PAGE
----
« AnteriorContinuar »
things which are not bound by any similar contract. But God has ordained that whatever is excellent shall be won only by labours both in inquiry and working. For my own part, in unravelling the law of nature, and interpreting the relations of things, I shall show somewhat more diligence, not giving way to marvels and wonders, and yet not instituting a narrow or partial inquiry.
THE HISTORY OF SULPHUR, MERCURY, AND SALT.
THIS triad of principles has been introduced by chemists, and as a speculative doctrine it is the best discovery that they have made. The deepest philosophers amongst them maintain the elements to be earth, water, air, and ether. But these they regard not as the matter of things, but as wombs, wherein specific seeds of things are generated, in the same manner as in the womb. But instead of the First Matter (which the schoolmen call matter spoiled and indifferent), they substitute these three things, sulphur, mercury, and salt; whereof all bodies are compounded and mixed. Their terms I accept, but not their opinions, which do not appear sound. It seems however not to sort ill with their opinion, that two of these, namely, sulphur and mercury (in the sense in which I take them), I judge to be the most primæval natures, the most original configurations of matter, and among the forms of the first class almost the principal. But these terms of sulphur and mercury may be varied, and receive different denominations; as, the oily, the watery, the fat, the crude, the inflammable, the non-inflammable, and the like. For they appear to be those two enormous tribes of things which occupy and penetrate the universe. In the subterranean world we find sulphur and mercury, as they are called; in the animal and vegetable world we find oil and water; in pneumatical bodies of the lower order we find air and flame; in the celestial regions we find starry body and pure ether. But of this last pair I do not as yet pronounce decisively, though the concordance appears probable. With regard to salt, the case is different. For if by salt they mean the fixed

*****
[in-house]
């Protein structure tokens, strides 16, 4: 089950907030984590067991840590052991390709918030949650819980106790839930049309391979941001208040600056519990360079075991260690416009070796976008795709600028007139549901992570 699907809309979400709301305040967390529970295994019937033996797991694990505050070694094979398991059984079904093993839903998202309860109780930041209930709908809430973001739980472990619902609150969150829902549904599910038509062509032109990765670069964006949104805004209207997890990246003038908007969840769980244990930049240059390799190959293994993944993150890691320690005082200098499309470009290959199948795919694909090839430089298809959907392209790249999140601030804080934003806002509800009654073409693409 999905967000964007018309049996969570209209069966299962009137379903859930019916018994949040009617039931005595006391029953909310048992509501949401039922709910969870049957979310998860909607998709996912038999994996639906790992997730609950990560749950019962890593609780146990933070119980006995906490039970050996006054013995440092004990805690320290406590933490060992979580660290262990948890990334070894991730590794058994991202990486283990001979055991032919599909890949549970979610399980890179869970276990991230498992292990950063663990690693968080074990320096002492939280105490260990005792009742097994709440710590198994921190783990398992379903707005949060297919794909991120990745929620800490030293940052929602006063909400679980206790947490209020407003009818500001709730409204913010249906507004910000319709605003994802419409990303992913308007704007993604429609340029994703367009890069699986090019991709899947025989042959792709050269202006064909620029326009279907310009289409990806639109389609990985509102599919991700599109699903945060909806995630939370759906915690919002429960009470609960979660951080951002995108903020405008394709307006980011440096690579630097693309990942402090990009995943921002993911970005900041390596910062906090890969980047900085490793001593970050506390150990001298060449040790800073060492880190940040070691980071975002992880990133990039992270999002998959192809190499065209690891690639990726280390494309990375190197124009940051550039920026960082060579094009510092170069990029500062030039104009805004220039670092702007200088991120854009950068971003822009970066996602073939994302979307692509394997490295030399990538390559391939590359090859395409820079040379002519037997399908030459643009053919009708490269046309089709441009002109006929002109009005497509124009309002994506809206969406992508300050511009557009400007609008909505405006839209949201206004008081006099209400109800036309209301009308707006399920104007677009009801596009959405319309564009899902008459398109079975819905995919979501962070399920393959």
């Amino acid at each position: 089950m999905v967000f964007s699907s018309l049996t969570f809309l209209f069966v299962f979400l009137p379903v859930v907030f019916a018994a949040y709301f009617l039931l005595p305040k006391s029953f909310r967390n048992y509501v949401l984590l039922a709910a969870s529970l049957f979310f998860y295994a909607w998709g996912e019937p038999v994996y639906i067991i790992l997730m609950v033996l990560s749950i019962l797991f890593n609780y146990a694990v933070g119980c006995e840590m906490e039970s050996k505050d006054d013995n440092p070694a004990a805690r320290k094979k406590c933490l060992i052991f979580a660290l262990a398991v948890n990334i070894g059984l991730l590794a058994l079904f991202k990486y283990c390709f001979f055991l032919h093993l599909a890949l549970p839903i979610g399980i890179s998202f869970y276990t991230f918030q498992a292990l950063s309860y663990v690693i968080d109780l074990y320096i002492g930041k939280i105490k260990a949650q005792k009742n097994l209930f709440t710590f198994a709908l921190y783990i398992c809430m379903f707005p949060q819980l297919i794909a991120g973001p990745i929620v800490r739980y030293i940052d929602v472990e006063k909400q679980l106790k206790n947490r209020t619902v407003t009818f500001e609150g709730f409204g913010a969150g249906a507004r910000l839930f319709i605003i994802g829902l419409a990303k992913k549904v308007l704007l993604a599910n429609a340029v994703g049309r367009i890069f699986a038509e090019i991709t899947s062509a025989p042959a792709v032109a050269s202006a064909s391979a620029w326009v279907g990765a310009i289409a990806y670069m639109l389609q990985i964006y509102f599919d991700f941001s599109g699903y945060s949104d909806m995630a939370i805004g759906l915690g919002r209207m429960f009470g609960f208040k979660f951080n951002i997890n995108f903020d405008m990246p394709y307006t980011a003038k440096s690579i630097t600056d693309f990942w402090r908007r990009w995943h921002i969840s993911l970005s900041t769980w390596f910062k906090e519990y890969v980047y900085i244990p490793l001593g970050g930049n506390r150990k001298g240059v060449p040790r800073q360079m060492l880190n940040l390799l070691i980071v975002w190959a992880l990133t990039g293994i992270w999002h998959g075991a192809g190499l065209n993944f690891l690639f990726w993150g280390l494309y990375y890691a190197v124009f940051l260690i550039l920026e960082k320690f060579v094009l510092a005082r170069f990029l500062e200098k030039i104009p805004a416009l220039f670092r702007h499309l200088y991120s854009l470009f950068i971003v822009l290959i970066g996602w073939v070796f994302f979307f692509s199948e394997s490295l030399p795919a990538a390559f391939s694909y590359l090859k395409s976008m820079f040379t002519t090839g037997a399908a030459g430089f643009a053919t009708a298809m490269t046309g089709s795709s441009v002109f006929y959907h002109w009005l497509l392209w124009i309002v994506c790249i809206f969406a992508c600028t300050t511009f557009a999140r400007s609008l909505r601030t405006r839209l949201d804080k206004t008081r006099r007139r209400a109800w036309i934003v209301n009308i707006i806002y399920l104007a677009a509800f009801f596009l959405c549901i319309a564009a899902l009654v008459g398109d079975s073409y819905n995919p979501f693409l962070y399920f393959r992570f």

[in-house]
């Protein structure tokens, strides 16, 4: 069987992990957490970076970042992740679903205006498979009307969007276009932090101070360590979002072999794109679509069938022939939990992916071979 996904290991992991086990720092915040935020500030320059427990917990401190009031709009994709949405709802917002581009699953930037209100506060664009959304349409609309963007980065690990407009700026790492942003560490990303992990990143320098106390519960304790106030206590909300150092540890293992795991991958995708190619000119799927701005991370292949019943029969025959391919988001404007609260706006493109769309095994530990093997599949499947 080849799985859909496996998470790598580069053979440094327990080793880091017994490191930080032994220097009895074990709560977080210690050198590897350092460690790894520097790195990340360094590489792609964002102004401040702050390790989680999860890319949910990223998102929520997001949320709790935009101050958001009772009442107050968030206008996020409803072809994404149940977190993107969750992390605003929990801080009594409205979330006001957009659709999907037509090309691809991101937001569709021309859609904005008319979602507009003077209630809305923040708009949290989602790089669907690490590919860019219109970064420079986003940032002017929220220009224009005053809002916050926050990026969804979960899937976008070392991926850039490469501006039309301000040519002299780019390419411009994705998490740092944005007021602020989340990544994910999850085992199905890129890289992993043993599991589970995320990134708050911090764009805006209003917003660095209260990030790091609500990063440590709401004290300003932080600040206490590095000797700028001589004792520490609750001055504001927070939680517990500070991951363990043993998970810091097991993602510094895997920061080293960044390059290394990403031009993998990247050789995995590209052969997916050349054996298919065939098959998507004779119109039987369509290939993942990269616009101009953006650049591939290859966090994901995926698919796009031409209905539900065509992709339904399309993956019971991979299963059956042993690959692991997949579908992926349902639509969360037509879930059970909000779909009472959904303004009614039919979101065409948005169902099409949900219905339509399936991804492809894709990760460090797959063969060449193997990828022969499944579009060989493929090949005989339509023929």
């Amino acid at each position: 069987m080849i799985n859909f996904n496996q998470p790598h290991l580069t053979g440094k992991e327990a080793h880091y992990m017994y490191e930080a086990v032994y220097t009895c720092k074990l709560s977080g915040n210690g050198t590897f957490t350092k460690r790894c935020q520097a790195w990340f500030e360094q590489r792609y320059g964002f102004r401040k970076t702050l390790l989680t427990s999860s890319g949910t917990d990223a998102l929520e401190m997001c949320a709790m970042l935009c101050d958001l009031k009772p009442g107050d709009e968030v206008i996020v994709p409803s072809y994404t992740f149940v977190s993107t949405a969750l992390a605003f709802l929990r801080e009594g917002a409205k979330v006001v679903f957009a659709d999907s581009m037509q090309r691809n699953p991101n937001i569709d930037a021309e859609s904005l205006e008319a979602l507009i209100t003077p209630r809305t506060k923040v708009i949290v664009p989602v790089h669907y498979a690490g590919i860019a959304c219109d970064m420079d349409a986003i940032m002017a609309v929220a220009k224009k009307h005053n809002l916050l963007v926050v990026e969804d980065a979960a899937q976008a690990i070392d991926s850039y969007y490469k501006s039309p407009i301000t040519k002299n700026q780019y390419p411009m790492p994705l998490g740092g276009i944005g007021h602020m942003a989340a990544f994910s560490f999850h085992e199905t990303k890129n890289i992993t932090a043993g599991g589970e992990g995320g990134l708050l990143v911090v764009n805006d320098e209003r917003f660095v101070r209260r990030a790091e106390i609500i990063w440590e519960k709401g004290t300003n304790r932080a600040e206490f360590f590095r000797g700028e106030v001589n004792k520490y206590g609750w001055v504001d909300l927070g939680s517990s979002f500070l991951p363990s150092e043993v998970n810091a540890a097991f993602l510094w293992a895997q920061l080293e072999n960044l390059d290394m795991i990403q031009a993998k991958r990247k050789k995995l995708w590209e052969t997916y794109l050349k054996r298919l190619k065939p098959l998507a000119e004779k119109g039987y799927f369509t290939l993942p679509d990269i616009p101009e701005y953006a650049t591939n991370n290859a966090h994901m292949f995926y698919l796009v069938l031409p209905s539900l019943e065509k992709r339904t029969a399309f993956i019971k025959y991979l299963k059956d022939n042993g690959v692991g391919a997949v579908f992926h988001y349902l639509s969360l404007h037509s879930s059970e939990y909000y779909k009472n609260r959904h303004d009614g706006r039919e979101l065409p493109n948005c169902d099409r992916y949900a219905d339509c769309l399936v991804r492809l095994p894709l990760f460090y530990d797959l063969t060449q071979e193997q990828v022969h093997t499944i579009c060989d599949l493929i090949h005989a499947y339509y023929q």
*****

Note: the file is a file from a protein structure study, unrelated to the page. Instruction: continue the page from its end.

part of a body, which does not turn either into flame or smoke, this belongs to the inquiry of matter fluid and matter determinate, whereof I am not now speaking. But if they mean salt to be taken in its plain and literal signification, it cannot be regarded as a thing different from sulphur and mercury, seeing it is a formation compounded from them both, by means of a strong spirit. For all salt has some inflammable parts; and some parts which not only do not conceive flame, but strenuously shrink from and avoid it. However, since the inquiry concerning salt has some connection with the inquiry into the other two things, and moreover is of great use,-seeing that salt comprises in itself the nature of sulphur and mercury, and is a rudiment of life itself,-I have thought good to admit it likewise into this history and inquiry. But meanwhile I give notice that I reserve the inquiries into those pneumatical bodies, air, flame, the stars, and ether, for titles of their own (as they certainly merit); and that here I only institute a history of sulphur and mercury tangible, that is, either mineral, vegetable, or animal.
THE FRAGMENT OF A BACONIAN BOOK,
THE ALPHABET OF NATURE.
WHEREAS SO many things are produced by the earth and water, so many things pass through the air and are received by it, so many things are changed and dissolved by fire, the other inquiries would be less clear and complete, if the nature of those common masses that occur so often were not well known and explained. To these I subjoin inquiries concerning the Heavens and Meteors, seeing that they also are Greater Masses, and belonging to the Universal.
Greater Masses. Sixty-seventh Inquiry, or that concerning the Earth; denoted by TTT.
Greater Masses. Sixty-eighth Inquiry, or that concerning Water; denoted by vvv.
Greater Masses. Sixty-ninth Inquiry, or that concerning Air; denoted by op.
Greater Masses. Seventieth Inquiry, or that concerning Fire; denoted by xXxx.
Greater Masses. Seventy-first Inquiry, or that concerning the Heavens; denoted by YY.
Greater Masses. Seventy-second Inquiry, or that concerning Meteors; denoted by www.
Conditions of Beings.
It remains to inquire in this alphabet into the conditions of Transcendental Beings, which have little concern with the body of nature, but yet in the method of inquiry which I use will